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Lawrence Kasdan's new film, Darling Companion, may rank as the shaggiest dog story to hit the screen in years. Based on a real event (Meg Kasdan's sister once rescued a dog stranded alongside a Detroit freeway), it had such appeal to its cast and crew that they all agreed to work for scale. In his director's statement, Kasdan writes:
"Darling Companion is a comedy about many varieties of companionship. At the center of the movie is a marriage that has gone on for a long time and become frayed. Surrounding that union are young people falling in love, a brand-new marriage and the surprise of mid-life romance. The film is also about the connection that sometimes happens between a human being and a pet -- the love, friendship, and solace that can pass between species. Anyone who’s ever had a dog knows they live in the moment. That fact of their behavior can have a revivifying effect on the people around them. While humans worry about the future and mull over the past, dogs bring us back to the present with the uncomplicated joy they take in the here and now -- getting outside with us for a walk, having their meal, being stroked.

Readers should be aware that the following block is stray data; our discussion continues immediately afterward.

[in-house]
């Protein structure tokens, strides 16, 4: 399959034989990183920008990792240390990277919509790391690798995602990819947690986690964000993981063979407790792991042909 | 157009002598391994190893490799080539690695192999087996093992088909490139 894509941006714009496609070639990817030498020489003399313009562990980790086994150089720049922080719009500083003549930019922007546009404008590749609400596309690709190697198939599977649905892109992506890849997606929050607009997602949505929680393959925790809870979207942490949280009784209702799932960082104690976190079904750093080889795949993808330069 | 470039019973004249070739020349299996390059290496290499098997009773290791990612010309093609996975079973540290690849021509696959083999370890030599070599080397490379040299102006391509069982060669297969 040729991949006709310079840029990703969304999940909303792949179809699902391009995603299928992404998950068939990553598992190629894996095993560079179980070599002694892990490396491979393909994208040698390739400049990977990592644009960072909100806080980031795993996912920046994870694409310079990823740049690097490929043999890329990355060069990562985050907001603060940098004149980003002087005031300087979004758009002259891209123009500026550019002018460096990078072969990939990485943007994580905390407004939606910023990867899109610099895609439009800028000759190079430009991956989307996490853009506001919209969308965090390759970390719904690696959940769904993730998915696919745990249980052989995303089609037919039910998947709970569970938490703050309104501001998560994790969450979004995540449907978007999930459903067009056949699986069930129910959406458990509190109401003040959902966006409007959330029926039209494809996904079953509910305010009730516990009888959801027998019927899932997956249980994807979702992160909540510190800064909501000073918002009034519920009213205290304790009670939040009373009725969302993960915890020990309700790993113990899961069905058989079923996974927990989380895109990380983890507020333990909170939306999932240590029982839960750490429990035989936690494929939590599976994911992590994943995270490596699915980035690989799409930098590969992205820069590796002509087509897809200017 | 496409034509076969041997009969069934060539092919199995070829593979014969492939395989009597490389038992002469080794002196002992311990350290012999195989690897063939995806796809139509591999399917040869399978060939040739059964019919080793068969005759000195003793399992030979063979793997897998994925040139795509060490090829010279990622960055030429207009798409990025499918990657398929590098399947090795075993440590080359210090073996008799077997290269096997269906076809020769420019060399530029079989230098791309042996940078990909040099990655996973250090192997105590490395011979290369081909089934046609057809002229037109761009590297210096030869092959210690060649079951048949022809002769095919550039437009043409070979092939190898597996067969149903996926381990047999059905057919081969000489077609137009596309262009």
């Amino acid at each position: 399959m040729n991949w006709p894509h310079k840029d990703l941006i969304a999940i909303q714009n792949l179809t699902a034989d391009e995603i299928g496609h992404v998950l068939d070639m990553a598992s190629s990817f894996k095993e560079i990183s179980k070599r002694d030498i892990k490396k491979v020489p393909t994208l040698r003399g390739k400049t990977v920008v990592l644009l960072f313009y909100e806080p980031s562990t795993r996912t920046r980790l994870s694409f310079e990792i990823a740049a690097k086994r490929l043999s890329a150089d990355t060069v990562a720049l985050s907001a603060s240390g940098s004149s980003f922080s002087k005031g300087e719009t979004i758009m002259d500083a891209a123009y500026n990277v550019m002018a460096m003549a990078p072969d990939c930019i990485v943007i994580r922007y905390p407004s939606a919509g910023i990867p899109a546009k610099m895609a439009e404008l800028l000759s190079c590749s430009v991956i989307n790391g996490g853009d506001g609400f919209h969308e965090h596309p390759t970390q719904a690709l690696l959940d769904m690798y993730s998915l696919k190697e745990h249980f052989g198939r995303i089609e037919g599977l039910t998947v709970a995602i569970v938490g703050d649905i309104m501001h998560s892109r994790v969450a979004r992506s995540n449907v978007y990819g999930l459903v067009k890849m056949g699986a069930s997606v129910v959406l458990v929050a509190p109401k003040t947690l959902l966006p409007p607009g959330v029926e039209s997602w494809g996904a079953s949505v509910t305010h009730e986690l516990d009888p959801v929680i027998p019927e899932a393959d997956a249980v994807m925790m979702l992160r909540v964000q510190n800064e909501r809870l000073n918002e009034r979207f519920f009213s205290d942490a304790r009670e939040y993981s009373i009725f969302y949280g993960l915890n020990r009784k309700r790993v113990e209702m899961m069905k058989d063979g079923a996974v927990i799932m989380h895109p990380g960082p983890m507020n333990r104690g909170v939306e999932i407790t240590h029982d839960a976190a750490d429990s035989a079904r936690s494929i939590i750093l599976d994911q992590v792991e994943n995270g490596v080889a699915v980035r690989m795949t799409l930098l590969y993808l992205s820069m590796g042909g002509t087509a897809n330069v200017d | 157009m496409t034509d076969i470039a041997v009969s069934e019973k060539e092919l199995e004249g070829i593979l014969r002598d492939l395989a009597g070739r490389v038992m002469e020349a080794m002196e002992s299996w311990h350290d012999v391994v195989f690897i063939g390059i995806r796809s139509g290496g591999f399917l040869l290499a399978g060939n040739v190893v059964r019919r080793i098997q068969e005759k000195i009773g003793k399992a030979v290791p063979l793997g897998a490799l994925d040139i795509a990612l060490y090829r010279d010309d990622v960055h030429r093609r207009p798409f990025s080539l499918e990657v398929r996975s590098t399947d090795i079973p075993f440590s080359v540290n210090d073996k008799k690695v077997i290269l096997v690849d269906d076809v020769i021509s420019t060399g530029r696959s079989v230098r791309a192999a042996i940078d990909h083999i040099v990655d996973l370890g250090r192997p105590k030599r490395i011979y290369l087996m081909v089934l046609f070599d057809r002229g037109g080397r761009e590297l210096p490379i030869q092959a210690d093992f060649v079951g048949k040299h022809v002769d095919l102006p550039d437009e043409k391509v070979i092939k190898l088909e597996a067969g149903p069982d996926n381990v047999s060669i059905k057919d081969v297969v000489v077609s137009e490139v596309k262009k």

The movie probably began the day my wife Meg and I rescued a mutt named Mac from a cacophonous dog shelter in Los Angeles. After taking that dog into our lives and affections, he was lost during an outing in the Rockies. We spent three weeks searching, calling his name up and down mountain trails, enlisting our friends and family. The whole town was on the lookout. Just at the moment we had given up hope, a stranger who had seen our flyers found Mac playing with her dogs by the river. Mac was dirty and thin, but uninjured. Friends and searchers around town and across the country celebrated his recovery. The characters in Darling Companion are fictional, but the sense of how our affection for these animals can bring people together is very true to this production."

Joseph (Kevin Kline) is a successful surgeon who
is tone deaf to his wife's needs and emotions

Despite an all-star cast, Darling Companion often feels sluggish and labored. While it is exceptionally well intentioned, I found it hard to believe that Diane Keaton could look out the window of a small commuter lane and see her lost dog on a mountain slope down below. The film's real drama lies in the tensions in human relationships that become amplified by the dog's presence and/or absence.